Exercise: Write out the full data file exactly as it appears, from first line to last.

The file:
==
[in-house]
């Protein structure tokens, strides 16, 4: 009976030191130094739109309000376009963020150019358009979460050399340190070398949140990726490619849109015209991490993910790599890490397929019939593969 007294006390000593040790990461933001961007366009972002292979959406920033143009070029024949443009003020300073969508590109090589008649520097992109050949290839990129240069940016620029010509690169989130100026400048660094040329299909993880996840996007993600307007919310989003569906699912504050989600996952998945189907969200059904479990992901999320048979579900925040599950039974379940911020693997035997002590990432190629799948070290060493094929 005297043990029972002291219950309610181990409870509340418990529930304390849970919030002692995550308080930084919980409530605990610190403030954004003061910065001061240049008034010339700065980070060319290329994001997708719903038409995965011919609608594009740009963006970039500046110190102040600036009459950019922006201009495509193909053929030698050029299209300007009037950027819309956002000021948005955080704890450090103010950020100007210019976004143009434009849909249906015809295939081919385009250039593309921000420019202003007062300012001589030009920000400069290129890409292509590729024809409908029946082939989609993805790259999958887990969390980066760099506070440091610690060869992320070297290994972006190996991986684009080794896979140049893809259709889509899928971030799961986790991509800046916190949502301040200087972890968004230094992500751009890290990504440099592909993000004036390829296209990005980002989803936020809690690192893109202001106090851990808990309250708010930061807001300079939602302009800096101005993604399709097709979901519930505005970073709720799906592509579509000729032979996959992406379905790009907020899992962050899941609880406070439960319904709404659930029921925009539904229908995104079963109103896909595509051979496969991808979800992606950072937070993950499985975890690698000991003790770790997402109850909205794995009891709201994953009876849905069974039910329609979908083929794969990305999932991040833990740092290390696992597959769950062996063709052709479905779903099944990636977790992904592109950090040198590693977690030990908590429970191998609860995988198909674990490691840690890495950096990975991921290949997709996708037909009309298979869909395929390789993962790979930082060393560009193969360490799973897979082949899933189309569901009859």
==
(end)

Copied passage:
[in-house]
């Protein structure tokens, strides 16, 4: 009976030191130094739109309000376009963020150019358009979460050399340190070398949140990726490619849109015209991490993910790599890490397929019939593969 007294006390000593040790990461933001961007366009972002292979959406920033143009070029024949443009003020300073969508590109090589008649520097992109050949290839990129240069940016620029010509690169989130100026400048660094040329299909993880996840996007993600307007919310989003569906699912504050989600996952998945189907969200059904479990992901999320048979579900925040599950039974379940911020693997035997002590990432190629799948070290060493094929 005297043990029972002291219950309610181990409870509340418990529930304390849970919030002692995550308080930084919980409530605990610190403030954004003061910065001061240049008034010339700065980070060319290329994001997708719903038409995965011919609608594009740009963006970039500046110190102040600036009459950019922006201009495509193909053929030698050029299209300007009037950027819309956002000021948005955080704890450090103010950020100007210019976004143009434009849909249906015809295939081919385009250039593309921000420019202003007062300012001589030009920000400069290129890409292509590729024809409908029946082939989609993805790259999958887990969390980066760099506070440091610690060869992320070297290994972006190996991986684009080794896979140049893809259709889509899928971030799961986790991509800046916190949502301040200087972890968004230094992500751009890290990504440099592909993000004036390829296209990005980002989803936020809690690192893109202001106090851990808990309250708010930061807001300079939602302009800096101005993604399709097709979901519930505005970073709720799906592509579509000729032979996959992406379905790009907020899992962050899941609880406070439960319904709404659930029921925009539904229908995104079963109103896909595509051979496969991808979800992606950072937070993950499985975890690698000991003790770790997402109850909205794995009891709201994953009876849905069974039910329609979908083929794969990305999932991040833990740092290390696992597959769950062996063709052709479905779903099944990636977790992904592109950090040198590693977690030990908590429970191998609860995988198909674990490691840690890495950096990975991921290949997709996708037909009309298979869909395929390789993962790979930082060393560009193969360490799973897979082949899933189309569901009859």